16 jours d’activisme contre la violence faite aux femmes : Yvonne Te Ruki Rangi o Tangaora Underhill-Sem, Université d'Auckland

(disponible en anglais uniquement)

16 days of activism against gender based violence: Yvonne Te Ruki Rangi o Tangaora Underhill-Sem, Associate Professor, University of Auckland

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“In the Pacific, there are frequent flourishes of recognition for the economic achievements of women. Women running successful internet businesses, women-run businesses securing international contracts; women being appointed to corporate boards; women in male dominated employment sectors; women harvesting bumper agricultural crops; women innovating in the creative industries; women organising cooperative work.  These achievements are worthy of recognition because they surface possibilities for future Pacific societies and because they rightfully highlight the remarkable nature of such success.

At the same time, we are too frequently reminded of enduring tragedies of gender-based violence, extensive sexual harassment of women in the workplace, significant gender pay gaps, the lack of affordable and accessible child care, inequitable tax systems for working women, and poor working conditions for women. These realities require continued considerable attention to those directly and indirectly affected. They also remind us of how far we are from realising our shared aspirations to be citizens of nations we can be proud of because all flourish equally.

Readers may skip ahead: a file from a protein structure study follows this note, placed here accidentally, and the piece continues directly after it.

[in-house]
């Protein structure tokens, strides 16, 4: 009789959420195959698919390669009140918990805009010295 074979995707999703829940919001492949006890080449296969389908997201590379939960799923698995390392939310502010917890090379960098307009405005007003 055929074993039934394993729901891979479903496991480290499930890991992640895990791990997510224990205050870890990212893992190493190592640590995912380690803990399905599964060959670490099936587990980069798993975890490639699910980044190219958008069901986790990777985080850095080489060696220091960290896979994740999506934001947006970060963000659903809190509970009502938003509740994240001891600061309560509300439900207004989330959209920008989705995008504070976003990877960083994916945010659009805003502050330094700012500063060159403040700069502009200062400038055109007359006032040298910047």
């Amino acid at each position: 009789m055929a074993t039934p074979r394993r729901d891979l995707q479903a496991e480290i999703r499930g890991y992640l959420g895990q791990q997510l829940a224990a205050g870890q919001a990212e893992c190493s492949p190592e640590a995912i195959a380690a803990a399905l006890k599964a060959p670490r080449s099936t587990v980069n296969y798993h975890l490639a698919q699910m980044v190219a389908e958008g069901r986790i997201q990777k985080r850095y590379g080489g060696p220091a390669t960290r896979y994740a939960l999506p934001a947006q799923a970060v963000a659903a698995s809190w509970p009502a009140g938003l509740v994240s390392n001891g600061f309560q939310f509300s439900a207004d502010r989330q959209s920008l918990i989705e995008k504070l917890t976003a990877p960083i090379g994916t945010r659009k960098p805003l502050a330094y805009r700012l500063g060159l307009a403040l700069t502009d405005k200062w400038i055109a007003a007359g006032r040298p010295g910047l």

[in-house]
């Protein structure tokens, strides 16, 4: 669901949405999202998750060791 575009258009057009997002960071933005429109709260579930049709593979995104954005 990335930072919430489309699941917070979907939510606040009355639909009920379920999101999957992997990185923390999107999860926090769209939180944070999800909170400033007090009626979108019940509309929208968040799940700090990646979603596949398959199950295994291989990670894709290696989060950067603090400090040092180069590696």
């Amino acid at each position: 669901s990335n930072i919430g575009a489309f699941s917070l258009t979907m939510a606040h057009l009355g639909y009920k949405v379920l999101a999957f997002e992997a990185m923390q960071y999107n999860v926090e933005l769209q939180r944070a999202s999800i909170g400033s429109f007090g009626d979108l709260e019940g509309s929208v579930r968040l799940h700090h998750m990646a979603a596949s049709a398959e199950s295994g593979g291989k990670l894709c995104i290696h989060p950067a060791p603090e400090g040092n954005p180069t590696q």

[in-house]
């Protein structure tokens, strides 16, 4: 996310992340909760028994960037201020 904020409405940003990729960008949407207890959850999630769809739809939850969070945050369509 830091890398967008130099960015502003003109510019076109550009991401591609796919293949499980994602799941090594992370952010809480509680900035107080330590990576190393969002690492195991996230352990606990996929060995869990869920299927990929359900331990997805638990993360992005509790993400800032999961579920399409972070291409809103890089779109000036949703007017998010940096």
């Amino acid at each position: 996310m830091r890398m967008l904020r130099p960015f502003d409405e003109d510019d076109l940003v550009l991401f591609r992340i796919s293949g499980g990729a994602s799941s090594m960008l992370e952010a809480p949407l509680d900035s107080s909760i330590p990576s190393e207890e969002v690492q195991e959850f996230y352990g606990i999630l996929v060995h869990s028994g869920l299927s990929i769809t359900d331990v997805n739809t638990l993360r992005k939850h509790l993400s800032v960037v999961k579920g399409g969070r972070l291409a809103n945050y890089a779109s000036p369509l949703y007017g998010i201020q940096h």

A key question to ask when contemplating the success stories against the tragedies and hardships is how can we make these successes somewhat less remarkable and much more transformative of stubborn patriarchal norms.  To answer this, first, we need to recognise the diversity of economies and economic practices that exist in the Pacific.  Second, we need to consider how to protect this diversity in the face of the expansive and dominating nature of capitalist economies where the foremost incentive for economic activity is to deliver profits to shareholders. This requires a pincer movement; on the one hand working to ensure formal economies uphold to the rights of women workers and on the other hand working to foster economic activities based on shared values of generosity, care, respect and reciprocity.”

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